Indeed, the web-based element of Internet gambling may even exacerbate the criminal elements of traditional gambling.  Research indicates that in addition to traditional organized crime alliances, advanced technology may give rise to cybercriminal organizations which would fail to exist without information and communications technology.  While traditional organized crime organizations necessitate that the participants be acquainted with one another, the advent of the Internet allows people who know each other only through online means to work together to accomplish a common criminal goal (Choo & Smith, 2007).  It is highly problematic for society to condone an activity that encourages the formation of additional organized crime groups which would be impossible to form and maintain without the assistance of advanced technology.


Potential Solutions

      The U.S. government has long advocated a need for clearer and more defining legislation in regards to online gambling.  In order to resolve the problems associated with the prohibition of Internet gambling, it will be necessary for gambling statutes to clearly define what behavior is and is not acceptable under the law, and who can be held responsible for law violations.  It is also necessary for the government to unambiguously set forth penalties for law violators, and to ensure that these consequences are strictly enforced. 

   However, in order to effectively regulate online gambling, and to avoid the extensive problems that frequently accompany gambling among at-risk populations, the government should focus on solutions that encourage management and supervision, rather than total prohibition, of online gambling (Andrle, 2004).  This is the most prudent solution, since a total prohibition of online gambling has proved impossible for the government to effectively implement.  A total prohibition will not be able to realistically bring about the goal of reaching those populations who stand to be injured by online gambling, such as minors and compulsive gamblers.  With today’s rapidly advancing technology and the skills of many computer users, it is far too easy for these individuals to circumvent an Internet gambling ban.  Some experts even suggest that a total prohibition of online gambling would worsen the problem by discouraging legitimate American casinos, who are equipped with thorough and effective security measures, from establishing online gambling businesses and further legitimizing the Internet gambling industry.  Discouraging the entrance of these respected businesses into the Internet gambling industry will encourage the expansion of disreputable online gambling businesses, which have little or no interest in assisting the government by weeding out participants who are underage or who have significant problems with compulsive gambling (Loscalzo & Shapiro, 2000, p. 19).  It has been suggested that regulation is necessary because prohibition does not prevent, but rather exacerbates money laundering and fraud (Hugel & Kelly, 2002).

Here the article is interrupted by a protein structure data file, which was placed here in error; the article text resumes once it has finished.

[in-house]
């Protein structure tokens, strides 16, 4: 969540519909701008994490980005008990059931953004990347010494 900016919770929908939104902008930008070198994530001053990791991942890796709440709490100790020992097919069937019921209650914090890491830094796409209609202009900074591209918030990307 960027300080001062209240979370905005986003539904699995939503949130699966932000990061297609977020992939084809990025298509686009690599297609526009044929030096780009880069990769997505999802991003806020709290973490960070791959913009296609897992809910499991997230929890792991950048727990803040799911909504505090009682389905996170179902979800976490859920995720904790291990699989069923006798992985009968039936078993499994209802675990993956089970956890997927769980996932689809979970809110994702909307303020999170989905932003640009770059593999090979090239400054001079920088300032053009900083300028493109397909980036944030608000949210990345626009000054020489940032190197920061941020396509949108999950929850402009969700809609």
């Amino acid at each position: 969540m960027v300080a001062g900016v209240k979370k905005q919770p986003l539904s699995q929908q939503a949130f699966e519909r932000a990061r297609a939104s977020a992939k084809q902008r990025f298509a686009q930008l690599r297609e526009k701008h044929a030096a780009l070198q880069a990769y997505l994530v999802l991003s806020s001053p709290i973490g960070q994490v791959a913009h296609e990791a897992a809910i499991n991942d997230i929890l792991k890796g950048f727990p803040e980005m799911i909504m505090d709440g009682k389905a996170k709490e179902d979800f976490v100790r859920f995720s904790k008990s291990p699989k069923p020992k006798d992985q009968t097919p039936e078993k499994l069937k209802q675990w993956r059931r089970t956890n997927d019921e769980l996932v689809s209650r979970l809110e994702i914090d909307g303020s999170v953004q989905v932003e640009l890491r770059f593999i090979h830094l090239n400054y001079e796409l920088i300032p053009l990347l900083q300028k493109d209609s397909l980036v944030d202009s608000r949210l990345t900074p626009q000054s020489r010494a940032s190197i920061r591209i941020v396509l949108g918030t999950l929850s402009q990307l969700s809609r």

Another issue with prohibition is that this rapidly advancing technology will continue to grow and change in ways that are not anticipated by prohibitive gambling statutes.  Though it is impossible to foresee exactly how this will occur, new technological innovations will continue to advance in a way that will provide methods for Internet gambling participants to sidestep prohibitive legislation.  Since people are unable to foresee future challenges, lawmakers are forced to be reactive rather than proactive in producing legislation to regulate or prohibit Internet gambling (Parke et al, 2004).  Since Internet gambling comprises a significant portion of Internet-based revenue, online gambling businesses have a vested interest in seeking out and pursuing ways to get around prohibitive Internet gambling statutes, and will likely do so through the use of changing technology.